From the Editor

From the Editor

anil-tyagi-editor gfilesTHE arrival of 2015 observed a new churning on the political horizon of India. Arvind Kejriwal’s AAP outfit captured the throne of Delhi with a thumping majority of 67 out of 70 MLAs. But the subsequent squabble between Kejriwal, Yogendra Yadav, Prashant Bhushan and Prof. Anand Kumar is a sordid saga within a party which professed to bring in swaraj in Delhi and India. This has sparked a debate whether political parties run or dominated by individuals are becoming intolerant of sane voices; whether it is Mayawati, Jayalalithaa, Mulayam Singh Yadav, Prakash Singh Badal, or even the Congress or BJP-all are under the sway of intolerance. This is the beginning of a dangerous trend. The speaking up of sane voices in a democratic set-up is akin to oxygen for the body. In 2013, when AAP was constituted, it promised to eradicate corruption and institute a new political system of governance where the common man could contribute in government. People felt relieved; finally a party had surfaced which encouraged open debate. But the way the AAP leadership is quarrelling with Kejriwal being unable to contain them, the party is heading towards a crash. Whether Yadav and his associates have raised pertinent questions about the accounts and internal democracy within AAP is debatable but the common man’s faith in Kejriwal’s leadership has been shattered.

When the Congress launched the freedom movement in the 1930s, the party had stalwarts like Mahatma Gandhi, Maulana Abul Kalam Azad, Sardar Patel, Mohammed Ali Jinnah, Rajendra Prasad, and Jawaharlal Nehru. They were members of the intelligentsia, who had studied abroad and returned to wrest swaraj from the British. They had powerful personalities; differences of opinion did prevail but fundamentally they worked towards the goal of independence. Who are the close political associates of Kejriwal? None, except Manish Sisodia, who is his close friend but is Kejriwal’s yesman. Kejriwal has, in fact, fought with every known face that has worked with him in the past three years. Have the people of Delhi committed a mistake by choosing Kejriwal without analysing his track record?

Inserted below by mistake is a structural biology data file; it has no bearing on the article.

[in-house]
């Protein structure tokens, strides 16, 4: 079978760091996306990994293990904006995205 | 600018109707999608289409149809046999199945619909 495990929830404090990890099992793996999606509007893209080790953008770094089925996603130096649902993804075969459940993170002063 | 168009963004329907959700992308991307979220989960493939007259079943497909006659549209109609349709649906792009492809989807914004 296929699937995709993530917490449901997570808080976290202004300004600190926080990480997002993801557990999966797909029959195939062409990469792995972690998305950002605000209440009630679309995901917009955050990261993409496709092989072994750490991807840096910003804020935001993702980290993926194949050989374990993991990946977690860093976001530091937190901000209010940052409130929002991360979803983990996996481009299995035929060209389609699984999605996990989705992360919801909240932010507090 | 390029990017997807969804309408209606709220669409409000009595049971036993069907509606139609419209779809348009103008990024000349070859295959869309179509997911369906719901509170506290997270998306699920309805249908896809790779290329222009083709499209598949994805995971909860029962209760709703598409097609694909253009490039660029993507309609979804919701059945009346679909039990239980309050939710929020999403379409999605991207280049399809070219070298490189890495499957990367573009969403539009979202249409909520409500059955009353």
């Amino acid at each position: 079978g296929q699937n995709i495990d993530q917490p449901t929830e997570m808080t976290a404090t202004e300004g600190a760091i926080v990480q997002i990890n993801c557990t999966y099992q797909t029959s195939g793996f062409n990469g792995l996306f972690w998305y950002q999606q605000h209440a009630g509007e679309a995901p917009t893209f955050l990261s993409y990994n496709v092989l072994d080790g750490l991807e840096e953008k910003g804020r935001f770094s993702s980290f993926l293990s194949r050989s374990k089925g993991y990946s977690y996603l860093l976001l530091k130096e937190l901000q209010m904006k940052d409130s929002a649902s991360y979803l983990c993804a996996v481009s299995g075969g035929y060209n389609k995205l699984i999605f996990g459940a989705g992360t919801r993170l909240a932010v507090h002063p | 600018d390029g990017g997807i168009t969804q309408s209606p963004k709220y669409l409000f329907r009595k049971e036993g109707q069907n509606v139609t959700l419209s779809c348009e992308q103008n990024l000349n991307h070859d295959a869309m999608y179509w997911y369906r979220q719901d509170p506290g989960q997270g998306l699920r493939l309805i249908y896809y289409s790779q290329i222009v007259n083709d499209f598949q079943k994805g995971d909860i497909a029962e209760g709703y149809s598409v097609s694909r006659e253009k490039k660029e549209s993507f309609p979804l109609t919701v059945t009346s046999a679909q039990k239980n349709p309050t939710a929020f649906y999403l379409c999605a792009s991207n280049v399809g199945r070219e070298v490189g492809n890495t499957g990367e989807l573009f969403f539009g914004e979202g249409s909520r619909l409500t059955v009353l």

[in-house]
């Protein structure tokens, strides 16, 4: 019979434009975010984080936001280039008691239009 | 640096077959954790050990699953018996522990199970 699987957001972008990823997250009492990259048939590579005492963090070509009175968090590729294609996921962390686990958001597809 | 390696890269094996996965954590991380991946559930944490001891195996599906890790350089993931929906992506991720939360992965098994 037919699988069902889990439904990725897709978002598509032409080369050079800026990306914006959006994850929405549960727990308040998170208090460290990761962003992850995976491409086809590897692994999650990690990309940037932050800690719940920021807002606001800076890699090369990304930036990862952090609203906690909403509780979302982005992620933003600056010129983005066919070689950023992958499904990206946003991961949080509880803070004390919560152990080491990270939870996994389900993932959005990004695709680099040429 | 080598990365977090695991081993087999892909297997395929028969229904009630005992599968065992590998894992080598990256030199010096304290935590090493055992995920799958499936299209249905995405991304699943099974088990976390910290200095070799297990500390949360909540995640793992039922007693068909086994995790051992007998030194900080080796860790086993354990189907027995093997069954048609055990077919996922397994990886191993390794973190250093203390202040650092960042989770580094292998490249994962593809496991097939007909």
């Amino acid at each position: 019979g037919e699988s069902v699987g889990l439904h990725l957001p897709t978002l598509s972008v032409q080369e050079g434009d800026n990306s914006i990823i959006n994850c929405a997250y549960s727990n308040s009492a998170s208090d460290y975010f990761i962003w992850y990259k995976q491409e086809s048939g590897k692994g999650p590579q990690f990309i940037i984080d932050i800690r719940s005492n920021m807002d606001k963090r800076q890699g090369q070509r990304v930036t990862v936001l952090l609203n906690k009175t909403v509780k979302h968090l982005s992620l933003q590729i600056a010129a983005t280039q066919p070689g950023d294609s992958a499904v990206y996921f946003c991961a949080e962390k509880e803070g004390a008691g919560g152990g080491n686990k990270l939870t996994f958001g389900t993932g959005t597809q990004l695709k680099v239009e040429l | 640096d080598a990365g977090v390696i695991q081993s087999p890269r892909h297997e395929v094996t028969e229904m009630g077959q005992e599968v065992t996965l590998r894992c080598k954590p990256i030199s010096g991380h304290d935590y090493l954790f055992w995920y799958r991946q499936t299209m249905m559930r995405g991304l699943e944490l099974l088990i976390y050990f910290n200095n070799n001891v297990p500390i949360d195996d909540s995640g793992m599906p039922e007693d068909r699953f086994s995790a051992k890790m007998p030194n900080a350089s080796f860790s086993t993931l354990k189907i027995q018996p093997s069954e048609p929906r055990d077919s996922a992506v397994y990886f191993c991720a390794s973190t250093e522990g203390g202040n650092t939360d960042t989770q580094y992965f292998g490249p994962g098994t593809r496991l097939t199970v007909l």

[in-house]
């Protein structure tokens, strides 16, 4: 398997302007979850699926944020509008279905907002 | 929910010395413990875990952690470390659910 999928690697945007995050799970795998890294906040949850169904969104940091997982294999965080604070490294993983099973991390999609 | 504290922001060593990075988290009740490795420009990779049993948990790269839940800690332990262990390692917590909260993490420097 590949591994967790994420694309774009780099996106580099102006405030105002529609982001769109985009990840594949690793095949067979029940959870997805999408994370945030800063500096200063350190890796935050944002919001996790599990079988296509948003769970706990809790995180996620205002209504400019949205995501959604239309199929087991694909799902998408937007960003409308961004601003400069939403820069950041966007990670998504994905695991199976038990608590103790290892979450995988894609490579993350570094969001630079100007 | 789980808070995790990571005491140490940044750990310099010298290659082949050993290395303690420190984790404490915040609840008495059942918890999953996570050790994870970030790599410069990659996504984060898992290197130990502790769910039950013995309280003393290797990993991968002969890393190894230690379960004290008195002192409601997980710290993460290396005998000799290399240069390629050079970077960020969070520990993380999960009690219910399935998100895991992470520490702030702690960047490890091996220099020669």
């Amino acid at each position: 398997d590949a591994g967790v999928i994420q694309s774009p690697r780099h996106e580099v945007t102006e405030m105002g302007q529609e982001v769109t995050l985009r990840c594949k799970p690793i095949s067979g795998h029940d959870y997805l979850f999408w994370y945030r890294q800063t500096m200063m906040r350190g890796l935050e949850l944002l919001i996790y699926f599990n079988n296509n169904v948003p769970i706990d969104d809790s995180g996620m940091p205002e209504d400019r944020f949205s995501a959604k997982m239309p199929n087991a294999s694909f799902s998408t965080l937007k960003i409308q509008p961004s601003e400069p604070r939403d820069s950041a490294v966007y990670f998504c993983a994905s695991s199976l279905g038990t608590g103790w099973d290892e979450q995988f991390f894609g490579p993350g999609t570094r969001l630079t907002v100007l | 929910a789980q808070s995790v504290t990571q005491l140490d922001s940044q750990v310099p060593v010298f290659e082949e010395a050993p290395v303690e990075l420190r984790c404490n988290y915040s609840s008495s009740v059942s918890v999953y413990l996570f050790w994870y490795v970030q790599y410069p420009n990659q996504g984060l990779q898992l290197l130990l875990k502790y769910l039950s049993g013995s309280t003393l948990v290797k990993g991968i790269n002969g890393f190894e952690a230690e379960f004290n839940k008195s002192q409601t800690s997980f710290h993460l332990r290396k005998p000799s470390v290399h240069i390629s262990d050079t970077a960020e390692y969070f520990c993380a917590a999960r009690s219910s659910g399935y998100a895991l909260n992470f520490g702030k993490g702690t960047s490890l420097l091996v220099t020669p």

When the people elected Narendra Modi as Prime Minister, they observed a track record (which may be debated) of the past 15 years. But, in Kejriwal’s case, the people of Delhi leapt to support him, without even checking the antecedents of the team. If Kejriwal is proud that his party’s absolute mandate is because the people trusted him on his policies, he is mistaken. The mandate was the result of a tacit understanding by all political parties to defeat the BJP by all means and Kejriwal was the best available political alternative. If he believes that he can manage the governance of Delhi with only Sisodia’s help, he is wrong. Out of 67 MLAs, 55 have reportedly been adjusted politically in the government by allotting them the post of political secretary and other advisory assignments for availing of the facilities due to a minister. Kejriwal is attempting to pacify his MLAs while promising swaraj to Delhi. If one interacts with AAP MLAs or ministers, it is shocking to see that, except for being loyal to Kejriwal, they have little idea of governance.

Running both a party and government is a herculean task. No single man can run the show without taking along his political colleagues and the party. Intolerance of political opponents is an easy way out; the difficult task is to work along with them. Kejriwal has to understand that he is not an individual now but a symbol of the aspirations of the people who are clamouring for change. He has to build AAP as a more vibrant, democratic and tolerant party of committed, intelligent personalities who can walk with him to ameliorate the condition of society and provide an alternative in a milieu comprising the BJP, Congress and other political outfits.


VOL. 9, ISSUE 1 | APRIL, 2015

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